Best Practices

Why Making Your Clients Feel Good Is As Important As Winning Their Case

Russell Knight
Russell Knight
May 20, 2020

The client’s perspective is very important to understand in any type of lawsuit. As a family law attorney, I wake up in the morning, brush my teeth, shower, and divorce people. I’ve had hundreds throughout my legal career, and while their cases are always different, in the end they’re just all cases that result in a (hopefully) satisfactory agreement or judgment.

Whether it’s a divorce, a real estate closing, or a personal injury settlement, the inevitable end result is a piece of paper saying what something is now under the law. So what else matters besides that piece of paper? The client experience matters, because let’s face it, attorneys are in the people business.

Although you have dozens of cases and numerous clients, for each one of those clients, you are their only lawyer.

Most of our clients have not even hired a lawyer before. For them, you’re the be-all-end-all of their experience with the legal system. So, while it might be easy to forget about bedside manner and treat clients as nothing more than their cases, it is important to keep the client’s psychology and satisfaction in mind.

Everyone wants to win, but beyond the win there are many reasons to care about your client’s well-being, including: 1) you obtain the emotional benefit of making them feel good during a negative time in their lives; 2) you (sometimes) can help remove some of the negativity they might feel against the opposing party; 3) you can help the clients strategically position themselves for more productive settlement negotiations; 4) happier clients mean referrals; and 5) happier clients make getting paid easier.

Making The Client Feel Good During A Negative Time In The Client’s Life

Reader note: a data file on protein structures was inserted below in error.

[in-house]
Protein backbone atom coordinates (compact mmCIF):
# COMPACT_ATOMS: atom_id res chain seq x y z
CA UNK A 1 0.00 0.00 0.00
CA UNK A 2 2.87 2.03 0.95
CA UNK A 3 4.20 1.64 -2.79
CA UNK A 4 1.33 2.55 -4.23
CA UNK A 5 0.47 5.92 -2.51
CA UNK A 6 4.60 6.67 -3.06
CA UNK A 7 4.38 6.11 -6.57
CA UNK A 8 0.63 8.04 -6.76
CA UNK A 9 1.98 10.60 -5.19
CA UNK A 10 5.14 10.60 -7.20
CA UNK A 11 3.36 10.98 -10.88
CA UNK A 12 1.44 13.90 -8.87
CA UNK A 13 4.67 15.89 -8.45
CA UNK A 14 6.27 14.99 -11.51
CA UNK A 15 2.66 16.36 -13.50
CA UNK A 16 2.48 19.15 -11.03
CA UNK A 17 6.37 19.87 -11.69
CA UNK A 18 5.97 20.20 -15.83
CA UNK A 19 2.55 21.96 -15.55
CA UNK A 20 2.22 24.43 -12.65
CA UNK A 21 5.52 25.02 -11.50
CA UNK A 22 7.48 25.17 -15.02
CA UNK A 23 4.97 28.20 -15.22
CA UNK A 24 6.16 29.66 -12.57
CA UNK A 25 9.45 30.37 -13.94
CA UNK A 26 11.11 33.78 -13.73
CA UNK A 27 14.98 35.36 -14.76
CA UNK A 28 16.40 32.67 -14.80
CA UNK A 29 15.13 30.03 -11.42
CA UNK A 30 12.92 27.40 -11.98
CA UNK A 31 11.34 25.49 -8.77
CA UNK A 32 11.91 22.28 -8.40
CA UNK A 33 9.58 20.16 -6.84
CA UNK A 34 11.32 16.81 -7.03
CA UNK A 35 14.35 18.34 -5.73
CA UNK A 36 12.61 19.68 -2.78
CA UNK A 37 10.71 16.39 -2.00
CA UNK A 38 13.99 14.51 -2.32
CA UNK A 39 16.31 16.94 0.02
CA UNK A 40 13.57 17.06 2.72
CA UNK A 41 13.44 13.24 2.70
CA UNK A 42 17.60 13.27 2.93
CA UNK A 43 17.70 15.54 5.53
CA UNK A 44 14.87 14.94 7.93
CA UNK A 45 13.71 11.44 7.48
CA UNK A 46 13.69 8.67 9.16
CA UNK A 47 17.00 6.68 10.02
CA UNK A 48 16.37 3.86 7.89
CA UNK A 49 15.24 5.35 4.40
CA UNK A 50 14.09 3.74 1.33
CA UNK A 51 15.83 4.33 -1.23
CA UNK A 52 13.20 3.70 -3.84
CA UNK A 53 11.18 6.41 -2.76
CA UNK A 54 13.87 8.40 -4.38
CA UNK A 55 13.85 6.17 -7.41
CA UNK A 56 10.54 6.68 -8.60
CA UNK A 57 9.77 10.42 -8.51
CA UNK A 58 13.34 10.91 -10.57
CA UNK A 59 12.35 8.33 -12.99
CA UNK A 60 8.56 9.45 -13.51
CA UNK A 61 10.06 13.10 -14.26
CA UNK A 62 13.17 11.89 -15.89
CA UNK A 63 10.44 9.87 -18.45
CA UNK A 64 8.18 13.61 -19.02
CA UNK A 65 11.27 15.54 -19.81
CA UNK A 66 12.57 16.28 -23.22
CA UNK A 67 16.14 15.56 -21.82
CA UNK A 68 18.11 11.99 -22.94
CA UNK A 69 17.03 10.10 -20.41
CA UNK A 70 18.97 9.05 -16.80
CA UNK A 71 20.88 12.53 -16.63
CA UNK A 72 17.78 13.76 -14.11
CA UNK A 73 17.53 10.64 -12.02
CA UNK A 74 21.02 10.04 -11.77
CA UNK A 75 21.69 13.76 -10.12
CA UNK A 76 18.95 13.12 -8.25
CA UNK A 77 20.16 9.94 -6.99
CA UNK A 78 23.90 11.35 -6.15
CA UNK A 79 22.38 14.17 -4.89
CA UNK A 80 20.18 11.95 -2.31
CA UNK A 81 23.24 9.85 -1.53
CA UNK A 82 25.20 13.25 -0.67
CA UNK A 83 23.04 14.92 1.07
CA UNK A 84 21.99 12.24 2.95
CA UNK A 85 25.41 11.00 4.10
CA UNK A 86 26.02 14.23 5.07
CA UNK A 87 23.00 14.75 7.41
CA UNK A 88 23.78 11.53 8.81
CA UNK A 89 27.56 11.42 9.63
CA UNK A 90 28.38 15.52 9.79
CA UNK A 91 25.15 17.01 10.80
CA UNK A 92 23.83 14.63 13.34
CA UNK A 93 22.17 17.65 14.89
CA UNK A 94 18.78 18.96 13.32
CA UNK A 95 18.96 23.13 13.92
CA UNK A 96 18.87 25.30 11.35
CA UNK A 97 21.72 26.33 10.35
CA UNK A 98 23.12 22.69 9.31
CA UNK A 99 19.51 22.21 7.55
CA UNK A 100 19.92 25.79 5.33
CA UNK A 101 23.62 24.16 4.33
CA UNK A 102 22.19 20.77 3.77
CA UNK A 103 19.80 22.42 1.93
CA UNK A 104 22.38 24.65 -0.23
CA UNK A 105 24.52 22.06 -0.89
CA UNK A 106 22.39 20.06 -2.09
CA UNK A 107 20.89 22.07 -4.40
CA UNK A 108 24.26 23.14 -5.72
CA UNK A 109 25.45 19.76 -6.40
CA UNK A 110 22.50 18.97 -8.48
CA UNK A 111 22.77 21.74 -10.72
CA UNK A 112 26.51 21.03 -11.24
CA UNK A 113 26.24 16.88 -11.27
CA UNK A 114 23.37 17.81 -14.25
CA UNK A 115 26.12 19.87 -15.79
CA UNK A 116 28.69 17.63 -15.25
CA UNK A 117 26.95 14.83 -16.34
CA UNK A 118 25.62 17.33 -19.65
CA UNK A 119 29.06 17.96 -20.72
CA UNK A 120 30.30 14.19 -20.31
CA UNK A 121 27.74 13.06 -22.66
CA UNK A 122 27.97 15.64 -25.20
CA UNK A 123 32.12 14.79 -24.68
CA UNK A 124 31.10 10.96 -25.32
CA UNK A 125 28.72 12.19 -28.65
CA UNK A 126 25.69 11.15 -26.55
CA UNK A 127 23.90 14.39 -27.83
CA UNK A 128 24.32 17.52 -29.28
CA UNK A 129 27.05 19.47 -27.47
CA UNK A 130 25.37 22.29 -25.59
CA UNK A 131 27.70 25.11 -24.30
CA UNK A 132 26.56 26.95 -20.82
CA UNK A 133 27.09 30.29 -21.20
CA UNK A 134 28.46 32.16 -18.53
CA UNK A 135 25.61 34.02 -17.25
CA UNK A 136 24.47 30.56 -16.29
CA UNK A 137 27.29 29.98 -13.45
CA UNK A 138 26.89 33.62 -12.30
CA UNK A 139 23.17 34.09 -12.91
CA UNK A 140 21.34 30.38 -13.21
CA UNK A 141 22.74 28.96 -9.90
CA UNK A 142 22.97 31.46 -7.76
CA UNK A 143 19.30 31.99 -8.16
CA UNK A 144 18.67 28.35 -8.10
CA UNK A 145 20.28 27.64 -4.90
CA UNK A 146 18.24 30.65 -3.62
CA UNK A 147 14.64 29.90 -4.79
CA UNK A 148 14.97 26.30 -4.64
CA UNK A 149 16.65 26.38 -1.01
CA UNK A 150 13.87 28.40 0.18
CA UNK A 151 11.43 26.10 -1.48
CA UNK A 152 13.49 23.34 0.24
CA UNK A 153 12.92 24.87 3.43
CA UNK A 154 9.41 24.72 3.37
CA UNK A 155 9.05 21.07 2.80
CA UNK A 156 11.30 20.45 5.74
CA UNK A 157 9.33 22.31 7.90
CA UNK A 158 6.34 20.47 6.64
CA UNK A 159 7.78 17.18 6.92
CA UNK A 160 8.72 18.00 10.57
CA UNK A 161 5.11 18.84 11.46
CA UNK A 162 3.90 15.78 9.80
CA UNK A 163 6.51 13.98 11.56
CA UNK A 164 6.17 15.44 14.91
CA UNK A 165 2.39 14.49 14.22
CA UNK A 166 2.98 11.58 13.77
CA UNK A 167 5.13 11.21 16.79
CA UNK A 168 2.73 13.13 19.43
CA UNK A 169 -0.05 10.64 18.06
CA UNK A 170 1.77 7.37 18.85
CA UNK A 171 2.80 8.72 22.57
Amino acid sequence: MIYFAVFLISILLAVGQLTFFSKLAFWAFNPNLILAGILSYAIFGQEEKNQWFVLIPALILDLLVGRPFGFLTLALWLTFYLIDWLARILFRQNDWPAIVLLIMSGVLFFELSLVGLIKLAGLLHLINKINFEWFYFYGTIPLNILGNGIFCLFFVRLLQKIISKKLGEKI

First and foremost, making someone feel good isn’t about getting results; it’s about knowing that someone is listening to them and that someone cares. The client needs to know that there is an external locus of control and that locus is listening to the client. Just listening to the client and allowing the client to talk and express their feelings goes a long way. Whether the attorney agrees with what the client is saying or not, listening is therapeutic and helps the client feel good, which then helps the client process the changes they are going through.

Help Remove Some of the Negativity the Client Might Feel Towards the Opposing Party

Making your client feel good helps the client cope with the difficulty of the lawsuit they are going through and helps dissipate some of the negativity they feel towards the other party. Knowing they have staunch advocate on their side means that the client doesn’t need to be focusing on the opposing party, but on the final result.

Strategically Position the Client For Settlement Negotiations

Making clients feel good will improve the client’s rational thought process. Litigation or contract negotiations can be a time when a client is driven by emotion. Oftentimes when evaluating settlement agreements or discussing strategy for hearings, clients allow themselves to be driven by emotion. Depending on the case, it’s possible that the client’s sheer hatred or distaste for the opposing party can drive their thought and cloud their judgment.